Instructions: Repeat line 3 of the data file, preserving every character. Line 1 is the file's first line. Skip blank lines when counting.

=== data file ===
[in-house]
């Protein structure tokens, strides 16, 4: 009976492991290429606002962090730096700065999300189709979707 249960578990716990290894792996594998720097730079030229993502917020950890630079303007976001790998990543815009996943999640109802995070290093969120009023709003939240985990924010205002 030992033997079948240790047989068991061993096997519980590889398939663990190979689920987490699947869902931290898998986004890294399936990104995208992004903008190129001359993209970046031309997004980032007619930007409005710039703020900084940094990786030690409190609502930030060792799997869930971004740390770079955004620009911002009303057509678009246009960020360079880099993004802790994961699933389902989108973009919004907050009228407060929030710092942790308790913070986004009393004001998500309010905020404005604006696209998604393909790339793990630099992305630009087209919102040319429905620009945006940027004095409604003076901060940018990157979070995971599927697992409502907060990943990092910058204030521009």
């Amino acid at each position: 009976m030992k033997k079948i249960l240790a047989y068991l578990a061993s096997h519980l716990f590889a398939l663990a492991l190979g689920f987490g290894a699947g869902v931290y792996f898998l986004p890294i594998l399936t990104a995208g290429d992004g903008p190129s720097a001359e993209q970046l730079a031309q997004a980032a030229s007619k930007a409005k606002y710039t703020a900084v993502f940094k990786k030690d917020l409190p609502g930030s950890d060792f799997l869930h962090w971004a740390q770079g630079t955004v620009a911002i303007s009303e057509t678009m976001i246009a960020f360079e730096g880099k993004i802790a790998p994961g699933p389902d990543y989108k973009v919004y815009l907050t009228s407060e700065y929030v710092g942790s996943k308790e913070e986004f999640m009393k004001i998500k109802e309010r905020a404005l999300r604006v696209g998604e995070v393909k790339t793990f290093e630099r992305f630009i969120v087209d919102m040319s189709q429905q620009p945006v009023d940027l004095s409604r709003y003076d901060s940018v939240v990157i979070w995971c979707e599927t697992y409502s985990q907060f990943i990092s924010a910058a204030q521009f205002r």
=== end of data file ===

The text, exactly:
């Amino acid at each position: 009976m030992k033997k079948i249960l240790a047989y068991l578990a061993s096997h519980l716990f590889a398939l663990a492991l190979g689920f987490g290894a699947g869902v931290y792996f898998l986004p890294i594998l399936t990104a995208g290429d992004g903008p190129s720097a001359e993209q970046l730079a031309q997004a980032a030229s007619k930007a409005k606002y710039t703020a900084v993502f940094k990786k030690d917020l409190p609502g930030s950890d060792f799997l869930h962090w971004a740390q770079g630079t955004v620009a911002i303007s009303e057509t678009m976001i246009a960020f360079e730096g880099k993004i802790a790998p994961g699933p389902d990543y989108k973009v919004y815009l907050t009228s407060e700065y929030v710092g942790s996943k308790e913070e986004f999640m009393k004001i998500k109802e309010r905020a404005l999300r604006v696209g998604e995070v393909k790339t793990f290093e630099r992305f630009i969120v087209d919102m040319s189709q429905q620009p945006v009023d940027l004095s409604r709003y003076d901060s940018v939240v990157i979070w995971c979707e599927t697992y409502s985990q907060f990943i990092s924010a910058a204030q521009f205002r």